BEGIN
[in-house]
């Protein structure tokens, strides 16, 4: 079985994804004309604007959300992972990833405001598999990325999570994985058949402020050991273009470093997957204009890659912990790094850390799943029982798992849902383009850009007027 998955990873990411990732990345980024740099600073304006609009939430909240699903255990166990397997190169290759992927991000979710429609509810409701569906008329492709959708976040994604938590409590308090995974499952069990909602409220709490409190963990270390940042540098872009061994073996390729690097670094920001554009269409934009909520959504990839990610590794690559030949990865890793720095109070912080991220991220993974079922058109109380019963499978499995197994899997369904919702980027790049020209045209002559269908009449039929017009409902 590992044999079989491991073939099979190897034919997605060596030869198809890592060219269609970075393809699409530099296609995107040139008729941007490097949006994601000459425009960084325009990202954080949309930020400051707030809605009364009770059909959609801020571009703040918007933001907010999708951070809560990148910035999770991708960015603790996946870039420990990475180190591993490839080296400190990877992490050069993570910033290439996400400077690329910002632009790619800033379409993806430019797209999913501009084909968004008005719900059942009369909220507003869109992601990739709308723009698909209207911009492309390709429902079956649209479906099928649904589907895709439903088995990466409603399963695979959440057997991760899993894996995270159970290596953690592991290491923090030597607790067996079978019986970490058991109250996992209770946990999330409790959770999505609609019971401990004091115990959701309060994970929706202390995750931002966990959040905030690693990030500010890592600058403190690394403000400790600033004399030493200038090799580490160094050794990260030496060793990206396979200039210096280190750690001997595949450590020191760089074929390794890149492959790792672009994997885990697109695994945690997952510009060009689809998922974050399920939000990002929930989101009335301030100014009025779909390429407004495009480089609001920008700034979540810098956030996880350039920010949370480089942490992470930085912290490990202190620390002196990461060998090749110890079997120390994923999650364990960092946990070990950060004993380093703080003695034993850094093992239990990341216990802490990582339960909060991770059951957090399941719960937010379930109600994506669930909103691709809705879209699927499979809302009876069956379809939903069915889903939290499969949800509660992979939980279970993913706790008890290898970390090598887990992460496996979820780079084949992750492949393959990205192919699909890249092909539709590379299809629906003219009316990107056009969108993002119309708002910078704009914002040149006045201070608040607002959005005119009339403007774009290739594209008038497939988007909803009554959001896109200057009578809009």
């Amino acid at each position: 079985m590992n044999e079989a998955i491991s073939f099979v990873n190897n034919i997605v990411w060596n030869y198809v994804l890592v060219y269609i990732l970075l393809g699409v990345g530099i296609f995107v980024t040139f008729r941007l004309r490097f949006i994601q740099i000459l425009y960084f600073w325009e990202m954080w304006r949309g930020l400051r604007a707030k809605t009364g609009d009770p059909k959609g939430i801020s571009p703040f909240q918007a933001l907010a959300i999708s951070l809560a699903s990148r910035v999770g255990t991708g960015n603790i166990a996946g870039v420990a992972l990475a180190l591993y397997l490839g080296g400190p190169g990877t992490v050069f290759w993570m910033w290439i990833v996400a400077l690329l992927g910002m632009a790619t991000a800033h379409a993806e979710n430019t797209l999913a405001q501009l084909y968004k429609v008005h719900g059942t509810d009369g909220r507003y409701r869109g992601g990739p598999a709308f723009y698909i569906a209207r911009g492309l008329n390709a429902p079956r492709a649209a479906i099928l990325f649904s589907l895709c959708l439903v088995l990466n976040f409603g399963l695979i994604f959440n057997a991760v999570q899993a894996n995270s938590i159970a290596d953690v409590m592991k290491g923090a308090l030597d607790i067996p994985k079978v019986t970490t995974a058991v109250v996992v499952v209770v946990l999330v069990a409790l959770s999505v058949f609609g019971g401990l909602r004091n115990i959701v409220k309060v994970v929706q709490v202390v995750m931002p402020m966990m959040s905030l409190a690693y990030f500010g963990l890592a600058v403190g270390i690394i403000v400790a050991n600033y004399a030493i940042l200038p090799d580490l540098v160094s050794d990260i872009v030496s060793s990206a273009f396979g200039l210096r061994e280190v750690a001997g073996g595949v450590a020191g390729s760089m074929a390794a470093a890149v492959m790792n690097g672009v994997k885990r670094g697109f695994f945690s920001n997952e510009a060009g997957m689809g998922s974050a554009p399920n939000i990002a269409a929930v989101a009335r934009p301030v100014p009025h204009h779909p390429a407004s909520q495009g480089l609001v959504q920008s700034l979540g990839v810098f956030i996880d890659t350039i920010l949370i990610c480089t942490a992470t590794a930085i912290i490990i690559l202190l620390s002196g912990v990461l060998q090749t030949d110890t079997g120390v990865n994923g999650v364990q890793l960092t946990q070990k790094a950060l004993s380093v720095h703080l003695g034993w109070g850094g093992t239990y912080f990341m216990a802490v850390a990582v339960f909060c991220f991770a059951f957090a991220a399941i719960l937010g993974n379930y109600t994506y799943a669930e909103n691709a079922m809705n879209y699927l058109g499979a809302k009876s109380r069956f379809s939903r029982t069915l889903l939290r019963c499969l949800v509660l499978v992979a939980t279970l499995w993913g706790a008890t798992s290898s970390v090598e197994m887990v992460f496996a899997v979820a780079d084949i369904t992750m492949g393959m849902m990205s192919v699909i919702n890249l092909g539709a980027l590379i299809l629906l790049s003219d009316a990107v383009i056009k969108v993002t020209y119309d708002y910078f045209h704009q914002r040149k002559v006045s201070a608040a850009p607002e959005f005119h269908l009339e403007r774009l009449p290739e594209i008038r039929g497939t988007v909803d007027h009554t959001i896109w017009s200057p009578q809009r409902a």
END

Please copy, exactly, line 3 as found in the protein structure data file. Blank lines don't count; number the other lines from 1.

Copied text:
């Amino acid at each position: 079985m590992n044999e079989a998955i491991s073939f099979v990873n190897n034919i997605v990411w060596n030869y198809v994804l890592v060219y269609i990732l970075l393809g699409v990345g530099i296609f995107v980024t040139f008729r941007l004309r490097f949006i994601q740099i000459l425009y960084f600073w325009e990202m954080w304006r949309g930020l400051r604007a707030k809605t009364g609009d009770p059909k959609g939430i801020s571009p703040f909240q918007a933001l907010a959300i999708s951070l809560a699903s990148r910035v999770g255990t991708g960015n603790i166990a996946g870039v420990a992972l990475a180190l591993y397997l490839g080296g400190p190169g990877t992490v050069f290759w993570m910033w290439i990833v996400a400077l690329l992927g910002m632009a790619t991000a800033h379409a993806e979710n430019t797209l999913a405001q501009l084909y968004k429609v008005h719900g059942t509810d009369g909220r507003y409701r869109g992601g990739p598999a709308f723009y698909i569906a209207r911009g492309l008329n390709a429902p079956r492709a649209a479906i099928l990325f649904s589907l895709c959708l439903v088995l990466n976040f409603g399963l695979i994604f959440n057997a991760v999570q899993a894996n995270s938590i159970a290596d953690v409590m592991k290491g923090a308090l030597d607790i067996p994985k079978v019986t970490t995974a058991v109250v996992v499952v209770v946990l999330v069990a409790l959770s999505v058949f609609g019971g401990l909602r004091n115990i959701v409220k309060v994970v929706q709490v202390v995750m931002p402020m966990m959040s905030l409190a690693y990030f500010g963990l890592a600058v403190g270390i690394i403000v400790a050991n600033y004399a030493i940042l200038p090799d580490l540098v160094s050794d990260i872009v030496s060793s990206a273009f396979g200039l210096r061994e280190v750690a001997g073996g595949v450590a020191g390729s760089m074929a390794a470093a890149v492959m790792n690097g672009v994997k885990r670094g697109f695994f945690s920001n997952e510009a060009g997957m689809g998922s974050a554009p399920n939000i990002a269409a929930v989101a009335r934009p301030v100014p009025h204009h779909p390429a407004s909520q495009g480089l609001v959504q920008s700034l979540g990839v810098f956030i996880d890659t350039i920010l949370i990610c480089t942490a992470t590794a930085i912290i490990i690559l202190l620390s002196g912990v990461l060998q090749t030949d110890t079997g120390v990865n994923g999650v364990q890793l960092t946990q070990k790094a950060l004993s380093v720095h703080l003695g034993w109070g850094g093992t239990y912080f990341m216990a802490v850390a990582v339960f909060c991220f991770a059951f957090a991220a399941i719960l937010g993974n379930y109600t994506y799943a669930e909103n691709a079922m809705n879209y699927l058109g499979a809302k009876s109380r069956f379809s939903r029982t069915l889903l939290r019963c499969l949800v509660l499978v992979a939980t279970l499995w993913g706790a008890t798992s290898s970390v090598e197994m887990v992460f496996a899997v979820a780079d084949i369904t992750m492949g393959m849902m990205s192919v699909i919702n890249l092909g539709a980027l590379i299809l629906l790049s003219d009316a990107v383009i056009k969108v993002t020209y119309d708002y910078f045209h704009q914002r040149k002559v006045s201070a608040a850009p607002e959005f005119h269908l009339e403007r774009l009449p290739e594209i008038r039929g497939t988007v909803d007027h009554t959001i896109w017009s200057p009578q809009r409902a």